|
     ^{s=138.76.28.4,sport=1024, |  v{s=138.76.29.7, sport = 23,
     ^ d=138.76.29.7,dport=23}   |  v d=138.76.28.4, dport = 1024}
                     +------------------+
                     |Stub Router w/NAPT|
                     +------------------+
                       |
                       |  LAN
 --------------------------------------------
    |        ^{s=10.0.0.10,sport=3017, |  v{s=138.76.29.7, sport=23,
    |        ^ d=138.76.29.7,dport=23} |  v d=10.0.0.10, dport=3017}
    |                                  |
   +--+      +--+                    +--+
   |--|      |--|                    |--|
  /____\    /____\                  /____\
 10.0.0.1  10.0.0.2   .....        10.0.0.10

  Figure 3: Network Address Port Translation (NAPT) Operation

When stub A host 10.0.0.10 sends a telnet packet to host 138.76.29.7, it uses the globally unique address 138.76.29.7 as destination, and sends the packet to it's primary router. The stub router has a static route for the subnet 138.76.0.0/16 so the packet is forwarded to the WAN-link. However, NAPT translates the tuple of source address 10.0.0.10 and source TCP port 3017 in the IP and TCP headers into the globally unique 138.76.28.4 and a uniquely assigned TCP port, say 1024, before the packet is forwarded. Packets on the return path go through similar address and TCP port translations for the target IP address and target TCP port. Once again, notice that this requires no changes to hosts or routers. The translation is completely transparent.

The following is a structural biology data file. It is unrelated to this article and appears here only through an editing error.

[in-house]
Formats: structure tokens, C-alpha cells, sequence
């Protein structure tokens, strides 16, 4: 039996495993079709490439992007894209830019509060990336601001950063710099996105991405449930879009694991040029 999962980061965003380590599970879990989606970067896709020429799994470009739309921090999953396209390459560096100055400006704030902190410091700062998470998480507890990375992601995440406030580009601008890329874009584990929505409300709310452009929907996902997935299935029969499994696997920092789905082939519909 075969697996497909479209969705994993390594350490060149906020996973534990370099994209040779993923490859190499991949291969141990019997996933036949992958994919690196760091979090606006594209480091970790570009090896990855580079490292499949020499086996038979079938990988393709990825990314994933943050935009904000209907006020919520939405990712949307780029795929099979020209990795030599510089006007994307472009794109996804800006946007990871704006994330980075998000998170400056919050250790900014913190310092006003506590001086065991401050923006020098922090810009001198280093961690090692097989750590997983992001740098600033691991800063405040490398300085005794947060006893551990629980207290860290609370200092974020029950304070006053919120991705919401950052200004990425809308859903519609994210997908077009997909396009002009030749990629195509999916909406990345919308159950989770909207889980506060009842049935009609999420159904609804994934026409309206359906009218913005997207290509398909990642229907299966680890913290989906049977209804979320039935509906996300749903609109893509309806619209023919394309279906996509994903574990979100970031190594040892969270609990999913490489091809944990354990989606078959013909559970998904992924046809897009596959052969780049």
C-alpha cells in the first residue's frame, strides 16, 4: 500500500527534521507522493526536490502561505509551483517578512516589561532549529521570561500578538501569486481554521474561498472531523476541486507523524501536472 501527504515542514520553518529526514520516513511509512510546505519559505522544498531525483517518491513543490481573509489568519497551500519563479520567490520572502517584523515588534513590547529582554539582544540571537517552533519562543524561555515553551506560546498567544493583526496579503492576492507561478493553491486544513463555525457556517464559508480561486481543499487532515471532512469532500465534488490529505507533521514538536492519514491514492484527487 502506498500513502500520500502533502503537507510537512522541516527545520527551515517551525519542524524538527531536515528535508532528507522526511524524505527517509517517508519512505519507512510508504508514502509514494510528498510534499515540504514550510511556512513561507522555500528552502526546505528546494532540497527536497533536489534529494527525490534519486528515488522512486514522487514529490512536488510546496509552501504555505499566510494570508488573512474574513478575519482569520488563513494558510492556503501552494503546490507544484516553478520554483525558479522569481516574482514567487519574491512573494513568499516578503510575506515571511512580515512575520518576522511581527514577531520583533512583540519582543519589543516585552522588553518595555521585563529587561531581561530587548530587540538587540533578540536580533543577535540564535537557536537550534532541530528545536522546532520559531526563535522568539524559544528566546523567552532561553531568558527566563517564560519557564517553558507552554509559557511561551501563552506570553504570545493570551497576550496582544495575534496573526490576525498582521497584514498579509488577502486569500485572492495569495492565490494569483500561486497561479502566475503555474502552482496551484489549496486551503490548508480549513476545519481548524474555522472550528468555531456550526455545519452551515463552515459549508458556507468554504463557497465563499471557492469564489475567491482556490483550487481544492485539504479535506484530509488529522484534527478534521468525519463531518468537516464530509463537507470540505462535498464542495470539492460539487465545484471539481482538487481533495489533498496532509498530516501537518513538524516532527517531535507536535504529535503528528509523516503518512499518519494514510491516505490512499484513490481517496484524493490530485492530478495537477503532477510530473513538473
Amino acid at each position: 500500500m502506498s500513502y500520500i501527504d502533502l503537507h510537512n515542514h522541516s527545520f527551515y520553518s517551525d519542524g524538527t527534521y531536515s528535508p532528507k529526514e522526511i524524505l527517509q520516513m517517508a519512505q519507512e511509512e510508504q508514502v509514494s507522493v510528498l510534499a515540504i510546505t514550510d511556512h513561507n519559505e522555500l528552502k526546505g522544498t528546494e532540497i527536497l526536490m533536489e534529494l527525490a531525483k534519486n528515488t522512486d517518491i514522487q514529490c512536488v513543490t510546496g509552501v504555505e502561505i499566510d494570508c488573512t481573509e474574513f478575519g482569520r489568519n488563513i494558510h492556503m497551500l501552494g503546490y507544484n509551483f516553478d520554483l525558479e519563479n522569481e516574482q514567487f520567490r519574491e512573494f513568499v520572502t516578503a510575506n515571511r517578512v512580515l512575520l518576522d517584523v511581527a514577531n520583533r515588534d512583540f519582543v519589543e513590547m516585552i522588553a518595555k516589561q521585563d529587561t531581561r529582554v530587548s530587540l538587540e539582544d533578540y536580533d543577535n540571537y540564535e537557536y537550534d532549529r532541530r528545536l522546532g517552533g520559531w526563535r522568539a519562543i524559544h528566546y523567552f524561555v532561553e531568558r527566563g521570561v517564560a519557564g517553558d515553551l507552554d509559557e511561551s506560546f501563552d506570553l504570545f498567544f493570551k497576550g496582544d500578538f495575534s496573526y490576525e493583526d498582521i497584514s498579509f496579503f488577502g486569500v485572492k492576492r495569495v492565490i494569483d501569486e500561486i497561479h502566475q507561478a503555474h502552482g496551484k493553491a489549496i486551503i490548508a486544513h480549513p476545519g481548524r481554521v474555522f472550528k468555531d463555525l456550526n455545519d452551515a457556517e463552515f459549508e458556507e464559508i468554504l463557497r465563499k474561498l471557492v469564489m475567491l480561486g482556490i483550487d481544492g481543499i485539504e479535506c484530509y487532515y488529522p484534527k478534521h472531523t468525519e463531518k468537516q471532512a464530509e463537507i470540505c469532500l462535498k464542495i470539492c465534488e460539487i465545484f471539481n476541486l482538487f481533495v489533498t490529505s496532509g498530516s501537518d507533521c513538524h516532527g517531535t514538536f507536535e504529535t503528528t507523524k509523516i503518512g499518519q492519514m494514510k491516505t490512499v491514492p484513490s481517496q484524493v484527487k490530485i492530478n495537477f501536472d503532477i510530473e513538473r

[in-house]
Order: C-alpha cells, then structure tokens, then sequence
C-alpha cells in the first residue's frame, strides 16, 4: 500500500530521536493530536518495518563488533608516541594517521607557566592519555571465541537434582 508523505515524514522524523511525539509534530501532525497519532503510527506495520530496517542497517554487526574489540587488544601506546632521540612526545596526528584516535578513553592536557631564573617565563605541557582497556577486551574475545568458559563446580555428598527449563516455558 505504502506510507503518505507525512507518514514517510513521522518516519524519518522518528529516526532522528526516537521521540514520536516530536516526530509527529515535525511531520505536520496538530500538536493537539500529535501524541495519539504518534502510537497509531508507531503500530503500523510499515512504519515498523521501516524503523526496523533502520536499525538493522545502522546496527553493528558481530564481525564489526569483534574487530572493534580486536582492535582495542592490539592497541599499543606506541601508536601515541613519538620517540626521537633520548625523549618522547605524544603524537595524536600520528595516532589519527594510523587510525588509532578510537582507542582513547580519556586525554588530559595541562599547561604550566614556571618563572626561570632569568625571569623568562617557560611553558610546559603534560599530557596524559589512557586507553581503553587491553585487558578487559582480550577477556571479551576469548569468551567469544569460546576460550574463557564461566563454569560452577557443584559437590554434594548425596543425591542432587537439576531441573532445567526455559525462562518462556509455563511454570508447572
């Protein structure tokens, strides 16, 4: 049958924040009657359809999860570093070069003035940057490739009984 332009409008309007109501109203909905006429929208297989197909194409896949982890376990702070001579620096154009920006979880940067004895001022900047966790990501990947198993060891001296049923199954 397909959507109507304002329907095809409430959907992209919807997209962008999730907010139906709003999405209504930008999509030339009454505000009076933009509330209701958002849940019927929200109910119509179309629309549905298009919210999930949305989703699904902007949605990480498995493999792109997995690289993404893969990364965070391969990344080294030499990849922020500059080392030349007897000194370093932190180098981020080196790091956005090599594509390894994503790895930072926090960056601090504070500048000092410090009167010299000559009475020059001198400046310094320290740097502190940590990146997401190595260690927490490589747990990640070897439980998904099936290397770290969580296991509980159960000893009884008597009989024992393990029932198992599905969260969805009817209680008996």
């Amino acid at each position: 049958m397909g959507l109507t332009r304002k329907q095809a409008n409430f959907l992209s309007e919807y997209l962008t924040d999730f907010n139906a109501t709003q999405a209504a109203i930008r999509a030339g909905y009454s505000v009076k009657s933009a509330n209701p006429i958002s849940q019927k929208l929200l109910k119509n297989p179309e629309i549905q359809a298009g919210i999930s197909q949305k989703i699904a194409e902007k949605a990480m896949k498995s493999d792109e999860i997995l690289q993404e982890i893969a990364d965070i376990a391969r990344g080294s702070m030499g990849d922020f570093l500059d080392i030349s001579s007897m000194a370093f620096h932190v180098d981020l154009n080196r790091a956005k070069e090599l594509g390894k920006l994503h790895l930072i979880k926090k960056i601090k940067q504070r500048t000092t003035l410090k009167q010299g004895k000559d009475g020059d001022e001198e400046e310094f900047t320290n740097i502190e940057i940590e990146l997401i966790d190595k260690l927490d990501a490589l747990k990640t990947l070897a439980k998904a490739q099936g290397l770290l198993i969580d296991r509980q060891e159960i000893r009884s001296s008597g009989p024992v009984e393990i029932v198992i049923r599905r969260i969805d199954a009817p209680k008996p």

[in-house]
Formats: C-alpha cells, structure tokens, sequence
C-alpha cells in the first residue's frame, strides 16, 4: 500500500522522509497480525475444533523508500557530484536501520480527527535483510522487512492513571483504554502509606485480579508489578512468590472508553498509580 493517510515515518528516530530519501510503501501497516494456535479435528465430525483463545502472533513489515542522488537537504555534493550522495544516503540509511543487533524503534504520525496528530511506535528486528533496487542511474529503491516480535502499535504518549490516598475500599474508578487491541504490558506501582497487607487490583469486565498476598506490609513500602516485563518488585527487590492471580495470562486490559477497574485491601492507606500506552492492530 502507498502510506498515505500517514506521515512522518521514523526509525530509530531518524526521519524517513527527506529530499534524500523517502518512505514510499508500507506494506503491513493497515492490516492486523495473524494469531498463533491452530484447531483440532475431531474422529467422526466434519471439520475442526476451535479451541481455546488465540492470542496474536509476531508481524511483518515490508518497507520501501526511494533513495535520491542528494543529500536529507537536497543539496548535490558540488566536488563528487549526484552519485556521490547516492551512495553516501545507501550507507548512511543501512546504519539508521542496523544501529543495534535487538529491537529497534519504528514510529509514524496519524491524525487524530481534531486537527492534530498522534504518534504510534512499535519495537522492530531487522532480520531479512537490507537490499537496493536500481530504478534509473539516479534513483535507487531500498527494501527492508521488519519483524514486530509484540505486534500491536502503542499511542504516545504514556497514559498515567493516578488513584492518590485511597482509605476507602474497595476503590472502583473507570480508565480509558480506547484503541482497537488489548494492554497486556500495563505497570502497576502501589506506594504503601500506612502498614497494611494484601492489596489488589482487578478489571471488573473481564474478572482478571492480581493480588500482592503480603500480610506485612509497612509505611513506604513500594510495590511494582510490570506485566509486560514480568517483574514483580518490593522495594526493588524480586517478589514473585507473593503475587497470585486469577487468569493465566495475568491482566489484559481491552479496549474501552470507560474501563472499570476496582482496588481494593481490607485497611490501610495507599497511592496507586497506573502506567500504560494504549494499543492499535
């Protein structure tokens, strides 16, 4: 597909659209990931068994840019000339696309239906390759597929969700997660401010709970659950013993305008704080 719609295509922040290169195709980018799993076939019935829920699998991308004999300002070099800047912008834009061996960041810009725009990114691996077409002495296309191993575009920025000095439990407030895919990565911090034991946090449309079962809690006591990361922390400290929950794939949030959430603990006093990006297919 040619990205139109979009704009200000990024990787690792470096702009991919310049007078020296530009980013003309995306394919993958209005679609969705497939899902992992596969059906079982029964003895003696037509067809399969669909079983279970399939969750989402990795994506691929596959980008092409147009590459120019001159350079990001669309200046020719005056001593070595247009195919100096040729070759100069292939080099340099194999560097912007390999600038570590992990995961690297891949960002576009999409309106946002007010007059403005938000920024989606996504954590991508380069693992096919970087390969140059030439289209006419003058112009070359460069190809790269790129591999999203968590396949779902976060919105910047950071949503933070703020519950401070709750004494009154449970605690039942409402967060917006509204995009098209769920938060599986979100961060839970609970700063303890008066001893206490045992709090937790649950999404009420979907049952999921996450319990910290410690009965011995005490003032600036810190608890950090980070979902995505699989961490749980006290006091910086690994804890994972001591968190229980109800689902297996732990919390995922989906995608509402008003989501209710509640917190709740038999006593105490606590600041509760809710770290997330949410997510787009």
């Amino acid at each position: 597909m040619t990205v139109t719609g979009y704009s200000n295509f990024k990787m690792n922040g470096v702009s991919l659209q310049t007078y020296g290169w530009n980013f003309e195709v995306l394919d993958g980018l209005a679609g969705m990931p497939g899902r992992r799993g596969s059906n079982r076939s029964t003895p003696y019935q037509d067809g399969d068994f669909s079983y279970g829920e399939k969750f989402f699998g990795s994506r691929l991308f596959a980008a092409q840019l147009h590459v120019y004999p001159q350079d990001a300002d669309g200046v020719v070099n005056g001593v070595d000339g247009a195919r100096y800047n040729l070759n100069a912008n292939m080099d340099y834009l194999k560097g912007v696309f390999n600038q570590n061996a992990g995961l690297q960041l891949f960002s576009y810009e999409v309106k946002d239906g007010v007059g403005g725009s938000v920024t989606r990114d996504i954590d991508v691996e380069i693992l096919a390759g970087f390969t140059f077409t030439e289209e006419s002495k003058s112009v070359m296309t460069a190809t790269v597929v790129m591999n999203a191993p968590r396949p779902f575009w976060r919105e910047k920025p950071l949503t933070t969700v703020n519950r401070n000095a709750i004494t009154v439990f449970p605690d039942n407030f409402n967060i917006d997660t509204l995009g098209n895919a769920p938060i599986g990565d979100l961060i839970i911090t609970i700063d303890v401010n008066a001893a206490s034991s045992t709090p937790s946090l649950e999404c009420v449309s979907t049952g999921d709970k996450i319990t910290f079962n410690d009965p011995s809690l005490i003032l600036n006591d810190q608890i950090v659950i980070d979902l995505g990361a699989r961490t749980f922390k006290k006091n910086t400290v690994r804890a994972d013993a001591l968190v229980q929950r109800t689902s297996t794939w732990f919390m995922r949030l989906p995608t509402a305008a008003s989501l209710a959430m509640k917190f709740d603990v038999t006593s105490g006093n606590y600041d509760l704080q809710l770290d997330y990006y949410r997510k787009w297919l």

In this setup, only TCP/UDP sessions are allowed and must originate from the local network. However, there are services such as DNS that demand inbound access. There may be other services for which an organization wishes to allow inbound session access. It is possible to statically configure a well known TU port service [RFC 1700] on the stub router to be directed to a specific node in the private network.

In addition to TCP/UDP sessions, ICMP messages, with the exception of REDIRECT message type may also be monitored by NAPT router. ICMP query type packets are translated similar to that of TCP/UDP packets, in that the identifier field in ICMP message header will be uniquely mapped to a query identifier of the registered IP address. The identifier field in ICMP query messages is set by Query sender and returned unchanged in response message from the Query responder. So, the tuple of (Local IP address, local ICMP query identifier) is mapped to a tuple of (registered IP address, assigned ICMP query Identifier) by the NAPT router to uniquely identify ICMP queries of all types from any of the local hosts. Modifications to ICMP error messages are discussed in a later section, as that involves modifications to ICMP payload as well as the IP and ICMP headers.

In NAPT setup, where the registered IP address is the same as the IP address of the stub router WAN interface, the router has to be sure to make distinction between TCP, UDP or ICMP query sessions originated from itself versus those originated from the nodes on local network. All inbound sessions (including TCP, UDP and ICMP query sessions) are assumed to be directed to the NAT router as the end node, unless the target service port is statically mapped to a different node in the local network.

Sessions other than TCP, UDP and ICMP query type are simply not permitted from local nodes, serviced by a NAPT router.

The proper way is to use something like split DNS so that your internal traffic never enters the router, so that you do not waste the LAN interface bandwidth (in both directions), and you do not use router CPU and RAM for traffic that should never leave your network.

| improve this answer | |
  • Oh man, thanks much – Hamy Nov 7 '19 at 0:06